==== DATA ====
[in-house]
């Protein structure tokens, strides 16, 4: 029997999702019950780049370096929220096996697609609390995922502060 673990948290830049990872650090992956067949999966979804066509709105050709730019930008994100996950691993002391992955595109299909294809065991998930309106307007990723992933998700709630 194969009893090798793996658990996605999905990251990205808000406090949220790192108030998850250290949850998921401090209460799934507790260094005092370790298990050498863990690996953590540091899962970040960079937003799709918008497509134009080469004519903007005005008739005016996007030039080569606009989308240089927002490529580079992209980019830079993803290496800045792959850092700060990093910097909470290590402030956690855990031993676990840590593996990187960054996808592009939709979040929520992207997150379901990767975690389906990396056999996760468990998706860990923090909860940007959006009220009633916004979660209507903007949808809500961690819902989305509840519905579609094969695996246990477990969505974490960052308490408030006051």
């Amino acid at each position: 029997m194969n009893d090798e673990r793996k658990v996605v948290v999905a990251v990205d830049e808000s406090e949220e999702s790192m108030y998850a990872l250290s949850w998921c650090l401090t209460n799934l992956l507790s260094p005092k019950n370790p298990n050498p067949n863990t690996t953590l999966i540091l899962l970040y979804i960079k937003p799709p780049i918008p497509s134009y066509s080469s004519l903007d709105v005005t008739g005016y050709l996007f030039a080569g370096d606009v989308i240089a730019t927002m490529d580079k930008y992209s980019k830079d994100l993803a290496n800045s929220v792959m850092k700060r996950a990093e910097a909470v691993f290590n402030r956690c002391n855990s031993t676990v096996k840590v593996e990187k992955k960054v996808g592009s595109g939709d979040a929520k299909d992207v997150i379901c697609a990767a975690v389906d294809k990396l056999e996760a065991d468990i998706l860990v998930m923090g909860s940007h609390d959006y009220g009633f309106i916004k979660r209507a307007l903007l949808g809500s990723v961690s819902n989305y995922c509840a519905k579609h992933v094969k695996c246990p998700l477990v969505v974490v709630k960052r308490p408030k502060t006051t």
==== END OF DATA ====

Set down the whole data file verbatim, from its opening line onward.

[in-house]
């Protein structure tokens, strides 16, 4: 029997999702019950780049370096929220096996697609609390995922502060 673990948290830049990872650090992956067949999966979804066509709105050709730019930008994100996950691993002391992955595109299909294809065991998930309106307007990723992933998700709630 194969009893090798793996658990996605999905990251990205808000406090949220790192108030998850250290949850998921401090209460799934507790260094005092370790298990050498863990690996953590540091899962970040960079937003799709918008497509134009080469004519903007005005008739005016996007030039080569606009989308240089927002490529580079992209980019830079993803290496800045792959850092700060990093910097909470290590402030956690855990031993676990840590593996990187960054996808592009939709979040929520992207997150379901990767975690389906990396056999996760468990998706860990923090909860940007959006009220009633916004979660209507903007949808809500961690819902989305509840519905579609094969695996246990477990969505974490960052308490408030006051």
């Amino acid at each position: 029997m194969n009893d090798e673990r793996k658990v996605v948290v999905a990251v990205d830049e808000s406090e949220e999702s790192m108030y998850a990872l250290s949850w998921c650090l401090t209460n799934l992956l507790s260094p005092k019950n370790p298990n050498p067949n863990t690996t953590l999966i540091l899962l970040y979804i960079k937003p799709p780049i918008p497509s134009y066509s080469s004519l903007d709105v005005t008739g005016y050709l996007f030039a080569g370096d606009v989308i240089a730019t927002m490529d580079k930008y992209s980019k830079d994100l993803a290496n800045s929220v792959m850092k700060r996950a990093e910097a909470v691993f290590n402030r956690c002391n855990s031993t676990v096996k840590v593996e990187k992955k960054v996808g592009s595109g939709d979040a929520k299909d992207v997150i379901c697609a990767a975690v389906d294809k990396l056999e996760a065991d468990i998706l860990v998930m923090g909860s940007h609390d959006y009220g009633f309106i916004k979660r209507a307007l903007l949808g809500s990723v961690s819902n989305y995922c509840a519905k579609h992933v094969k695996c246990p998700l477990v969505v974490v709630k960052r308490p408030k502060t006051t």